I learned today that Gerald “Jerry” Weinberg passed away yesterday. Despite being deeply sad by the news, I still wanted to use this moment for remembering what Jerry meant for me.
It took me quite a while to learn who Jerry Weinberg is. I think it was such late as 2012. Eventually I ended up reading - like many others - The Secrets of Consulting and Are Your Lights On?. And I rarely read books. There was just something on how those books were written. My thoughts were provoked and I wanted to learn more. Not just what Jerry had written, but who is Jerry Weinberg?
Besides Jerry’s Wikipedia page, one of the first steps on learning about Jerry’s past was to listen This Week in Software Testing podcast that had Jerry as a guest. It was recorded on 2010 by Matt Heuser and Michael Larsen if my memory serves me right.
On that episode I learned how Jerry had been involved with Project Mercury late 1950’s
Because of the complexity and worldwide nature of the system. I (Jerry) decided that we need to have a group of people dedicated to quality, including testing of the system. We created such a group, which is as far as I know, had never been done before. They lived through the whole project, unlike a lot of testing groups today. They were involved right from the very beginning. So, for example they could comment on whether the software we were building, was in fact testable, by then. Which wasn’t sure at all to just automatically happen.
Because this was, not only first human life system, but it was the first worldwide online system, ever build, and presented many unique problems in testing. That’s how we got into this. It was after that that other people began to realize they needed separate testing groups. But it became different. Our testing group was composed of experienced and talented software developers.
Later on, managers began to see testing groups as a way to hire cheaper people and put them in testing, because they didn’t have to know how to develop software. I’m thinking a lot of managers thought all they needed to do is sit in there on terminal and bang on keys, like monkeys. Of course that’s simply not true, but it’s taken us a long time, for many people in industry to realize, that testing is as professional, a job, as we realized it back, literally half a century ago. And many managers today still don’t understand that.
I ended up writing a blog post later about Project Mercury and Death of Testing as I felt we were coming back to where we started from with current modern testing teams. Not to forget development practices which Jerry discussed on Iterative and Incremental Development: A Brief History.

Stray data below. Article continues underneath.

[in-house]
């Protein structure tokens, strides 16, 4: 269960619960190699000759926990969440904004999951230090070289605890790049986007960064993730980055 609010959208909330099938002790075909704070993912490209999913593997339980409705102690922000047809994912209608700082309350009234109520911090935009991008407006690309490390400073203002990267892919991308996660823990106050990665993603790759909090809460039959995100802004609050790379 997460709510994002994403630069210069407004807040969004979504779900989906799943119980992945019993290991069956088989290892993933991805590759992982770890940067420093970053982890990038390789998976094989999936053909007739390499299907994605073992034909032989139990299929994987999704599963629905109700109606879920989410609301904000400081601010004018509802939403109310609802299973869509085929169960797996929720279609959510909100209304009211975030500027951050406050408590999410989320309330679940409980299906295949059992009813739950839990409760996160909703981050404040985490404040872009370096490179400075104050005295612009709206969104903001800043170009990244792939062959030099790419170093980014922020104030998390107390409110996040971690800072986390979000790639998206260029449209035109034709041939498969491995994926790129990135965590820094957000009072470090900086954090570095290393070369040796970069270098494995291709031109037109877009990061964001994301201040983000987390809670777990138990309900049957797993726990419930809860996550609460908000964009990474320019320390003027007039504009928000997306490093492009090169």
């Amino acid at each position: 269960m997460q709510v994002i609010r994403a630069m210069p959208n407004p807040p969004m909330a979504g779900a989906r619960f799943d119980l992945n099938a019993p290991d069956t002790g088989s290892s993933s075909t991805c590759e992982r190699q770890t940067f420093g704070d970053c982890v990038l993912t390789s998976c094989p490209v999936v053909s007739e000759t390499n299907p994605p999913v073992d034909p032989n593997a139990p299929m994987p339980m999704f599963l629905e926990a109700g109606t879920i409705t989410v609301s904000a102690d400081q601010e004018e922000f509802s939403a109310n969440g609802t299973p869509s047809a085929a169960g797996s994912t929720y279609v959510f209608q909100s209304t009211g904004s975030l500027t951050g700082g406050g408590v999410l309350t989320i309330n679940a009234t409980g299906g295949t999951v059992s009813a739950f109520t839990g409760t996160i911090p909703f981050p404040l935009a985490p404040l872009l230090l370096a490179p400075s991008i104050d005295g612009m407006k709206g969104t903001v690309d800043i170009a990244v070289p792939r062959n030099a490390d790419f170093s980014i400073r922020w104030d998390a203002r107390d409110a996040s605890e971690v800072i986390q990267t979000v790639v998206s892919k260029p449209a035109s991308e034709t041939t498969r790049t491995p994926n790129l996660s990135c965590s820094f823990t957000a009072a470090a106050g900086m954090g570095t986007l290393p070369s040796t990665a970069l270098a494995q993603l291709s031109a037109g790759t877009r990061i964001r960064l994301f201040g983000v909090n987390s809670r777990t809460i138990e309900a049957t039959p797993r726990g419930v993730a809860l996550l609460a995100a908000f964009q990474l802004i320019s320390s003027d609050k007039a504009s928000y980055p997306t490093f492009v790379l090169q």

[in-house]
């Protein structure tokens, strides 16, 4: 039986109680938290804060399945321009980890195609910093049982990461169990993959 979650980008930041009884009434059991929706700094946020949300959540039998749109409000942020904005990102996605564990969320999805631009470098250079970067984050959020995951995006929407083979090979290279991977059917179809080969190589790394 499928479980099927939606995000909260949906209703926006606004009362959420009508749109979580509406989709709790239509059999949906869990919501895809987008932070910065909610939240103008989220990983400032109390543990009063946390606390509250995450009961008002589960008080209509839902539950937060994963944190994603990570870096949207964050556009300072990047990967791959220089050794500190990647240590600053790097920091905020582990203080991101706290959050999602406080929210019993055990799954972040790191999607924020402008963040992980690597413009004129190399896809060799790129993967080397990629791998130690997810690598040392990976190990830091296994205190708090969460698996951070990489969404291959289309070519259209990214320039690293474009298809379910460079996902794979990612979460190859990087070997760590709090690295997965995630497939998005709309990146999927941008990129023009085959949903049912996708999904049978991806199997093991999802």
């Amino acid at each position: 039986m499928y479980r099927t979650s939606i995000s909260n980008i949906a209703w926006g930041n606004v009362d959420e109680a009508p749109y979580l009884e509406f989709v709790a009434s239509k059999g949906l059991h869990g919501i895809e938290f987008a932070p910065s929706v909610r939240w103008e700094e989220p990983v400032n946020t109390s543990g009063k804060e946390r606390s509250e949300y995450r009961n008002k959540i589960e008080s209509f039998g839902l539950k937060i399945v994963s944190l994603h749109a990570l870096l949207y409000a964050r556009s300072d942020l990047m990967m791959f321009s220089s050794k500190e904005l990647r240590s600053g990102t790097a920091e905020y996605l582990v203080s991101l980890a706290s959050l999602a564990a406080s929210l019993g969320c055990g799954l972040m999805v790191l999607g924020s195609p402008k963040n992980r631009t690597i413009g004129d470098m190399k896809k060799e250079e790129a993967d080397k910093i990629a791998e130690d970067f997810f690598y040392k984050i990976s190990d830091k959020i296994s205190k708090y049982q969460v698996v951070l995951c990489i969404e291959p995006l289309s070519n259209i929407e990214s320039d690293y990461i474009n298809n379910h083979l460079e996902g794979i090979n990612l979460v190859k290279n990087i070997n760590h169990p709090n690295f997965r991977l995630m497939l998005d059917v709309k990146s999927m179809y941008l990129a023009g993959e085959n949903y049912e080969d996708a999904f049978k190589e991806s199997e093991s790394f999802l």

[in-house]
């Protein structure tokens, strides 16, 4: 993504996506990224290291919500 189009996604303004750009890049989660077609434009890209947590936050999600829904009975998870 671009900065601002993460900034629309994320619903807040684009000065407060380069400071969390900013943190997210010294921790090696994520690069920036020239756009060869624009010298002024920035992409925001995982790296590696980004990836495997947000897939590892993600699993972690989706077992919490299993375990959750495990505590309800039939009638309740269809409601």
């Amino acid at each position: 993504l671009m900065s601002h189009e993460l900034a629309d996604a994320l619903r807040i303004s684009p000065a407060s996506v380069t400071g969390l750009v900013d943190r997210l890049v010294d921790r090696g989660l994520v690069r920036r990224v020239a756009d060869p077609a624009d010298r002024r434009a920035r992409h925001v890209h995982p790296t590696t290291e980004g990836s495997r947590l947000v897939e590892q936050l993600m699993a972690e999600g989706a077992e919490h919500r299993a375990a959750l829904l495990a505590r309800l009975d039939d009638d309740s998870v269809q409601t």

I was fascinated about the history of our craft what role Jerry had played in it. Thanks to Twitter, I was other times fortunate to ask where for example test cases came from
But the more I searched information on Jerry, the more I also faced PSL (Problem Solving Leadership) course being mentioned. I especially remember Let’s Test 2013 conference where Griffin Jones told me that I have to go there.
Years passed and I read more Jerry’s books, but that comment from Griffin never went away.
Fast forward to 2015 when I decided it’s now or never. Because I was changing the company I worked for, I wasn’t able to get my employer (well I didn’t felt it was right thing to do) to pay the course, even though they promised to pay it before I announced I’m leaving the company. I decided though to pay the course myself, despite it costing me 5000 euros. It was an investment to myself.
If you’re interested of Jerry’s past, there’s absolutely brilliant series of articles by Danny Faught. First post can be found from his blog by the name of First Interactions. From there on you can find the others. There’s at least 7 of them.
In March 2016 I flew to Albuquerque in New Mexico, US. Those 6 days in Albuquerque were full of learning and I still carry those with me this day. But that’s not I wanted to cherish today.
It was the moments I had opportunity to learn to know Jerry as a person. Like playing Scrabble (with interesting rules, to say the least)
Or when we visited Jerry’s home and saw his wife Dani and their dogs
Many who come to PSL usually probably look answers that are related to our professions. Naturally that was one of the main reasons for me to come there also. But in the end I noticed that almost all our discussions were related to something else. And that something else was mainly Jerry’s relationship with Dani.
I wanted to understand how Jerry has been able to develop such a loving relationship with his wife. Through our discussions I found wisdom that has helped me on my own marriage and I feel great gratitude to this day. It also reminds me of the intolerable sadness that Dani must feel at the moment. I just hope she finds a way to carry that grief with her. While it doesn’t probably help, at least there’s many of us around the globe that are thinking of you Dani.
Maybe someone is also wondering what I learned from Jerry related having a healthy marriage?
There were many things I learned and the first one wasn’t a secret at all as it was communication. Courage to communicate feelings. Simple and such a hard thing in the heat of the moment.
Other thing I took from those discussions was the understanding on how we don’t know what state people are in. Not even our loved ones.
Pax Et Bonum
Jerry’s influence on me is right there after my loved ones. I can’t emphasize enough his impact on me as a person. How much I’ve gained empathy toward myself and those around me. How much I’ve developed my ability to observe. The list goes on and on.
I’ll keep reading his books and sharing his wisdom. In that sense Jerry will continue to live for decades if not centuries.
When we visited Jerry’s home, there was a sign above his front door. It said Pax Et Bonum, which basically translates to “Peace and the Goodness be with you” - I’m wishing that to Jerry and especially to Dani